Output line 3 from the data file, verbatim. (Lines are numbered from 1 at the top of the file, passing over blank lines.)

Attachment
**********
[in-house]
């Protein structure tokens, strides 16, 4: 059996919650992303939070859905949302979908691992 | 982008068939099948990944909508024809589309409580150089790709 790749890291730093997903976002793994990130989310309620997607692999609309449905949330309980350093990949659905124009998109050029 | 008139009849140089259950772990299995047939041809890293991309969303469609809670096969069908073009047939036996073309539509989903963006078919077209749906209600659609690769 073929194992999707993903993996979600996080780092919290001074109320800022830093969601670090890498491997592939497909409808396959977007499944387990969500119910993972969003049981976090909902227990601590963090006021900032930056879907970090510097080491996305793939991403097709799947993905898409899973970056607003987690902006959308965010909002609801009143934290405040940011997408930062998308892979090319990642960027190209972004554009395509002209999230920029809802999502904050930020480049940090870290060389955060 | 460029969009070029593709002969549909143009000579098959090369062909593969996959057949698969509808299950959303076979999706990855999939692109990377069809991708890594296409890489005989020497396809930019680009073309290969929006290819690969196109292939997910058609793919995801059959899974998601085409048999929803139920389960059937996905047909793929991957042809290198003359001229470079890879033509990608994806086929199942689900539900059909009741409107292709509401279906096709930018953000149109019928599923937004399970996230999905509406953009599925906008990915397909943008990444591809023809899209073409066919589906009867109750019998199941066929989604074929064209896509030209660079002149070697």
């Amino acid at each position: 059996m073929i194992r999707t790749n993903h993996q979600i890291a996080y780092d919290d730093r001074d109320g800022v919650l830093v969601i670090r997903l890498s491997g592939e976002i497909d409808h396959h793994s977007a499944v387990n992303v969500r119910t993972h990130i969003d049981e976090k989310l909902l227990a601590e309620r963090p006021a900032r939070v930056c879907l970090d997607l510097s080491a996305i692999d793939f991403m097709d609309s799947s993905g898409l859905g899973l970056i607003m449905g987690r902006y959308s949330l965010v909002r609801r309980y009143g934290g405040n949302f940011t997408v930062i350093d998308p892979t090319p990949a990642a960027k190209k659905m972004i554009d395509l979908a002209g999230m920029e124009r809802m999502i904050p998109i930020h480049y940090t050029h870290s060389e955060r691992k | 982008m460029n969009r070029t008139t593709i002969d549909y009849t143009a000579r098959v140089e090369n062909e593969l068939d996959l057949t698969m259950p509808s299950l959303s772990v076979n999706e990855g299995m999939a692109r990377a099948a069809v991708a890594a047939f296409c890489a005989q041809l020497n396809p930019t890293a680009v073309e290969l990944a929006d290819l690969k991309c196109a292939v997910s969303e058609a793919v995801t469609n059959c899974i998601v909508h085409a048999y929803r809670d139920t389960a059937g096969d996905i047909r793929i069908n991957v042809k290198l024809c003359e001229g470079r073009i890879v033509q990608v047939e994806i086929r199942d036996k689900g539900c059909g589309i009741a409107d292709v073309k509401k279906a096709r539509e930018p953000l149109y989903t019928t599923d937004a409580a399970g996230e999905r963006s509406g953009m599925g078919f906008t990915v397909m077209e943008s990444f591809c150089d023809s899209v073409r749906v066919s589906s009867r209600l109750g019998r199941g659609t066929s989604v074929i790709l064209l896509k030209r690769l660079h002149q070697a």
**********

């Amino acid at each position: 059996m073929i194992r999707t790749n993903h993996q979600i890291a996080y780092d919290d730093r001074d109320g800022v919650l830093v969601i670090r997903l890498s491997g592939e976002i497909d409808h396959h793994s977007a499944v387990n992303v969500r119910t993972h990130i969003d049981e976090k989310l909902l227990a601590e309620r963090p006021a900032r939070v930056c879907l970090d997607l510097s080491a996305i692999d793939f991403m097709d609309s799947s993905g898409l859905g899973l970056i607003m449905g987690r902006y959308s949330l965010v909002r609801r309980y009143g934290g405040n949302f940011t997408v930062i350093d998308p892979t090319p990949a990642a960027k190209k659905m972004i554009d395509l979908a002209g999230m920029e124009r809802m999502i904050p998109i930020h480049y940090t050029h870290s060389e955060r691992k | 982008m460029n969009r070029t008139t593709i002969d549909y009849t143009a000579r098959v140089e090369n062909e593969l068939d996959l057949t698969m259950p509808s299950l959303s772990v076979n999706e990855g299995m999939a692109r990377a099948a069809v991708a890594a047939f296409c890489a005989q041809l020497n396809p930019t890293a680009v073309e290969l990944a929006d290819l690969k991309c196109a292939v997910s969303e058609a793919v995801t469609n059959c899974i998601v909508h085409a048999y929803r809670d139920t389960a059937g096969d996905i047909r793929i069908n991957v042809k290198l024809c003359e001229g470079r073009i890879v033509q990608v047939e994806i086929r199942d036996k689900g539900c059909g589309i009741a409107d292709v073309k509401k279906a096709r539509e930018p953000l149109y989903t019928t599923d937004a409580a399970g996230e999905r963006s509406g953009m599925g078919f906008t990915v397909m077209e943008s990444f591809c150089d023809s899209v073409r749906v066919s589906s009867r209600l109750g019998r199941g659609t066929s989604v074929i790709l064209l896509k030209r690769l660079h002149q070697a």